A dark service comedy, Buffalo Soldiers is set on a U.S. military base in Stuttgart even as the wall is tumbling in Berlin. The tone of rampant de- (as well as a-) moralization is immediately established by an impromptu indoor touch football game during which one drug-addled GI trips, cracks his skull against a desk corner, and, ignored by his comrades, dies.

This jaunty mish-M*A*S*H has a seductive, nonchalant glitter and an unshakably mocking attitude. Alternately evoking the cream of recent caper films, Doug Liman’s Go and David O. Russell’s more eccentric (and sentimental) Three Kings, the movie’s smirk is so fixed it precludes laughter. Wryly self-contained, Joaquin Phoenix plays chief supply clerk and master of the black market Ray Elwood—a cool, smack-dealing equivalent of Catch-22‘s Milo Minderbinder or Phil Silver’s Sergeant Bilko. Elwood is a sympathetic rogue mainly because he’s so much more self-aware than anyone else on the base. Like Bilko, he’s blessed with a clueless colonel (Ed Harris); unlike Bilko, he’s doing double duty servicing the colonel’s wife (Elizabeth McGovern).

Directed by Australian filmmaker Gregor Jordan from Robert O’Connor’s 1993 novel, Buffalo Soldiers is a movie of richly saturated colors, tastefully deployed period music, and choreographed set pieces. In the most elaborate, a smacked-out tank crew on maneuvers rolls through the local Oktoberfest, crushing an orange VW bug emblazoned with the anarchist “A.” Confounding an army convoy on an autobahn exit ramp, they inadvertently blow up a gas station and proceed through the woods to rejoin their company. The perps are blissfully ignorant, but their escapade enables Elwood to make off with two truckloads of arms.

Elwood is on the verge of his greatest score when a new top sergeant, given the heroic name of Robert Lee and played with a grim death grip by Scott Glenn, arrives to tear his playhouse down. Complicating matters, this hardass has a nubile daughter (Anna Paquin, more adult here than in X2 but no less the inadvertent femme fatale). Elwood’s strategy of vengeful humping further inflames Lee’s program of vengeful hump-busting. As the body count mounts and schemes are folded within schemes, Elwood sinks deeper in shit and Buffalo Soldiers loses its percolating groove somewhat short of the faux apocalyptic closer.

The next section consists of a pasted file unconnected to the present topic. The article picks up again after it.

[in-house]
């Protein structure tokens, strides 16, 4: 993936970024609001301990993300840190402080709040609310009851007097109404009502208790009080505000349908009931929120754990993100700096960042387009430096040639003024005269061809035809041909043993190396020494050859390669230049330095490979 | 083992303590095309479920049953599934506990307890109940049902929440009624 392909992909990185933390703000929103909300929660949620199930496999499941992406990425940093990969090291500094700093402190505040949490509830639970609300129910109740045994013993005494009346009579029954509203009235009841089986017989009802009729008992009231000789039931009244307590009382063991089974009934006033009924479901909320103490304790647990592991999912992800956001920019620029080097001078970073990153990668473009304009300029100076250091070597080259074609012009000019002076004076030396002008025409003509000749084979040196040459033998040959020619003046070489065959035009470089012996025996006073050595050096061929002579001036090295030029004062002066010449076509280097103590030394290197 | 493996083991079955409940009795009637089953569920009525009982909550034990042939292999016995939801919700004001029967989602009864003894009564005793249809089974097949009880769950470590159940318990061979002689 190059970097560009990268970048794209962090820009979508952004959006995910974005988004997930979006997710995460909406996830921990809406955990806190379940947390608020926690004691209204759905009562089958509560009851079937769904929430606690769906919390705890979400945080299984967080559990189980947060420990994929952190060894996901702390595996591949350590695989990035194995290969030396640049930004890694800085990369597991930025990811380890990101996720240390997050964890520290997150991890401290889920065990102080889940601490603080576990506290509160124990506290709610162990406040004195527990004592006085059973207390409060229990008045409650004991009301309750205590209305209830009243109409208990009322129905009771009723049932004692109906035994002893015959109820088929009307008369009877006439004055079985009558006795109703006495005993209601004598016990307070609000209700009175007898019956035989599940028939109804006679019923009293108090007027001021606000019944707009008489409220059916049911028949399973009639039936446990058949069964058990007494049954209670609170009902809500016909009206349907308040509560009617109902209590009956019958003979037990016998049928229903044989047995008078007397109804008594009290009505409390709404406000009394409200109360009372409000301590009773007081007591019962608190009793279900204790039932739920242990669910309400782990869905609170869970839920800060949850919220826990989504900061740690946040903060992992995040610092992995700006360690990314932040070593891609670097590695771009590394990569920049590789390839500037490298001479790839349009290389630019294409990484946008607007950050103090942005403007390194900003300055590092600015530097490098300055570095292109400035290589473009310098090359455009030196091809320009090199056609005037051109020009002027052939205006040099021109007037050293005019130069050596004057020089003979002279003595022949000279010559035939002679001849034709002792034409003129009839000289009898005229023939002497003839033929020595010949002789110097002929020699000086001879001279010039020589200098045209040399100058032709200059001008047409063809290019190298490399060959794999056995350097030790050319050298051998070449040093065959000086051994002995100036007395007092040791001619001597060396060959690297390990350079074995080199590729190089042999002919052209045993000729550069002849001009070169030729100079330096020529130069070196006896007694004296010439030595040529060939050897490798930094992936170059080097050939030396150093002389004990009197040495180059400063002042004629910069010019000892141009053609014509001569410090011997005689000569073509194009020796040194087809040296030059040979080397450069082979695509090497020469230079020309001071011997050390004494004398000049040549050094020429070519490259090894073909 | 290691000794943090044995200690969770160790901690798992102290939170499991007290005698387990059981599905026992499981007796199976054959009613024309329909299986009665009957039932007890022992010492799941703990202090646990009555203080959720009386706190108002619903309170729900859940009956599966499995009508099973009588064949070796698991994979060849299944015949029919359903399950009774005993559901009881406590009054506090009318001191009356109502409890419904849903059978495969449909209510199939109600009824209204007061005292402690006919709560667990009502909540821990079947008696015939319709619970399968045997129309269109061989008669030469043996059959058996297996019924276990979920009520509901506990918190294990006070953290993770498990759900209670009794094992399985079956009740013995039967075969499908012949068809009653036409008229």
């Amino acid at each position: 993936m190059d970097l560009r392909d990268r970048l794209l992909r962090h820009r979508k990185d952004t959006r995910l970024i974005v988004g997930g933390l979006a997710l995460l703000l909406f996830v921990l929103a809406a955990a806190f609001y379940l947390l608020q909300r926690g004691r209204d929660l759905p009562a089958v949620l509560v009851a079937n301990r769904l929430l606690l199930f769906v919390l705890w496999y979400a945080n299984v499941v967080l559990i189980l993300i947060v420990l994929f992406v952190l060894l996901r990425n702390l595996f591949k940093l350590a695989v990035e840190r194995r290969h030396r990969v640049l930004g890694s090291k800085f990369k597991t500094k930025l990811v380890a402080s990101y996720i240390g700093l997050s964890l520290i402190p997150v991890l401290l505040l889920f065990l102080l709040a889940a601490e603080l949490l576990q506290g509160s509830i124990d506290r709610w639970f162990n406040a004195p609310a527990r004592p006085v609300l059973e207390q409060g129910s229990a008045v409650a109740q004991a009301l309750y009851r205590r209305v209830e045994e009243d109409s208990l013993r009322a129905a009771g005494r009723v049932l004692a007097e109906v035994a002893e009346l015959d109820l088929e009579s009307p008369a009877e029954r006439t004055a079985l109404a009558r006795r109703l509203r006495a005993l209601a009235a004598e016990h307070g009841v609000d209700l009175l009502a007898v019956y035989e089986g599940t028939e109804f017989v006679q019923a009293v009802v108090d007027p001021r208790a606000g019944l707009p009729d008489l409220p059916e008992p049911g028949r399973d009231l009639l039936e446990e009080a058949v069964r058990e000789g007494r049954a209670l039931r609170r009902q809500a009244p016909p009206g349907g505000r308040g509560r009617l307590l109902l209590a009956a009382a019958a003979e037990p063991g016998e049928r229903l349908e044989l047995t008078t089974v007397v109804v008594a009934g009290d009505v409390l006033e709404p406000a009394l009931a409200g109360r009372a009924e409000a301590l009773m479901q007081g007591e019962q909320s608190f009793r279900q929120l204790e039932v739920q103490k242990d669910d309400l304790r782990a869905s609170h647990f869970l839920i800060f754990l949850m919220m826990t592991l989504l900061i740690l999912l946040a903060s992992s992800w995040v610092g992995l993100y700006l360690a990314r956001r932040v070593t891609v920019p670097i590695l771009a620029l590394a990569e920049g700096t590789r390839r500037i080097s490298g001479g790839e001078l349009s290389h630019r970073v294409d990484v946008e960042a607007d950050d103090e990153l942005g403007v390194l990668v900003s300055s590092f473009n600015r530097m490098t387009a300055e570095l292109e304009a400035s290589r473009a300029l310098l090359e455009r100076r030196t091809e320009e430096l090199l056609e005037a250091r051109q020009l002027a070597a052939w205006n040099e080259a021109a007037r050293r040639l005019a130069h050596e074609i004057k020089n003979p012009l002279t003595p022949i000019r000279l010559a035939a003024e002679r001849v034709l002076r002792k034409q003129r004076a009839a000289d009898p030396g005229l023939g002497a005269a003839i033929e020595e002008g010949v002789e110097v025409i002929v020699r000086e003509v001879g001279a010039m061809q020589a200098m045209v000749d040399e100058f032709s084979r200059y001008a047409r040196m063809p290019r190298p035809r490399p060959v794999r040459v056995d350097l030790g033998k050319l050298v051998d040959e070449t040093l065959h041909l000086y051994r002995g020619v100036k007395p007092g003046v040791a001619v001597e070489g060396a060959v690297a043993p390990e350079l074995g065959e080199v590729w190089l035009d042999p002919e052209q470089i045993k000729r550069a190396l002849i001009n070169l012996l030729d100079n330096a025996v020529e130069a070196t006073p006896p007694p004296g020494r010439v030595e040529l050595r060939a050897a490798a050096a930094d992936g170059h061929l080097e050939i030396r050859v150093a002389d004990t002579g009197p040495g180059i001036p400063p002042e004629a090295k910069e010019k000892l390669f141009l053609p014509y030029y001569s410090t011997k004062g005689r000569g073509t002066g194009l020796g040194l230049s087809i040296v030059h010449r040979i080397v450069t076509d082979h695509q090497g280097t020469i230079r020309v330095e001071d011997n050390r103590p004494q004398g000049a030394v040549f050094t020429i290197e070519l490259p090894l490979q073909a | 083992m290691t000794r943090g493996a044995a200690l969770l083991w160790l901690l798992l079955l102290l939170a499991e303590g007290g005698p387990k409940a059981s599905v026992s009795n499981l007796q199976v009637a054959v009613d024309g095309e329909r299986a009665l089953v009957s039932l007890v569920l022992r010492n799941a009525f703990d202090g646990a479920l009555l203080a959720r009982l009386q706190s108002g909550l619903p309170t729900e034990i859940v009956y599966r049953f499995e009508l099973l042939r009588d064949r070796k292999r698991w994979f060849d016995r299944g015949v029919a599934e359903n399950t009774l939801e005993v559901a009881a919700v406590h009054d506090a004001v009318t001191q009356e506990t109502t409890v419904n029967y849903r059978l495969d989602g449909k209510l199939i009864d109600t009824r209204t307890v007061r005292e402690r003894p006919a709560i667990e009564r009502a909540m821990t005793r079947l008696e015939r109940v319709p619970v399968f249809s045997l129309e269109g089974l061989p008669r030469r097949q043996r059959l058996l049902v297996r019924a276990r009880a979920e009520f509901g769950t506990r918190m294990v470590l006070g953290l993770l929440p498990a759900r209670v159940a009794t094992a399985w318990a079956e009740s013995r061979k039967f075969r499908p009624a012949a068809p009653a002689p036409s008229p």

Understandably, Buffalo Soldiers—which premiered at the 2001 Toronto Film Festival two days before September 11—has spent nearly two years on the Miramax shelf. Now perhaps, with another U.S. occupation rapidly souring, its time has come. Watching a tele-babbling Bush, one stoned GI asks, “Where is the Berlin Wall?” In its post-Vietnam cynicism, Buffalo Soldiers feels almost avant-garde.

Made by Spanish television, the documentary Balseros (Cuban Rafters) opens in Cuba during the summer of 1994 when ongoing shortages and a failed attempt to hijack a ferry to Florida triggered spontaneous street disturbances and prompted thousands of Cubans to attempt to paddle to Miami.

With news-breaking immediacy, the filmmakers show would-be balseros dismantling their houses to build rafts. These flimsy vessels receive send-offs worthy of rockets to Mars and, per some remarkable footage of empty rafts on the open sea, seem far more dangerous. After some weeks, Bill Clinton ordered the U.S. Coast Guard to intercept the balseros and warehouse them at Guantánamo with a lottery to determine eventual émigrés. Thus, families are divided and reunited and refugees dispersed throughout the U.S. The filmmakers track seven lucky winners while monitoring their left-behinds—taped, in a form of instant feedback, watching videos of their relatives in Guantánamo and Miami or, in split screen, talking to them on the phone.

The extraordinary sense of recording stories as they unfold is maintained even in Balseros‘s second half, when the filmmakers return five years later to document the broken relationships and degrees of adaptation. Among other things, the movie offers a fascinating perspective on the U.S.—a paradise at once cold and abundant where, for all the emphasis on family values, the individual reigns supreme. A poignant soundtrack by the exiled singer known only as Lucrecia provides each protagonist with a personal theme. Becalmed or bobbing along, they remain balseros—but then, as this engrossing documentary suggests, so are we all.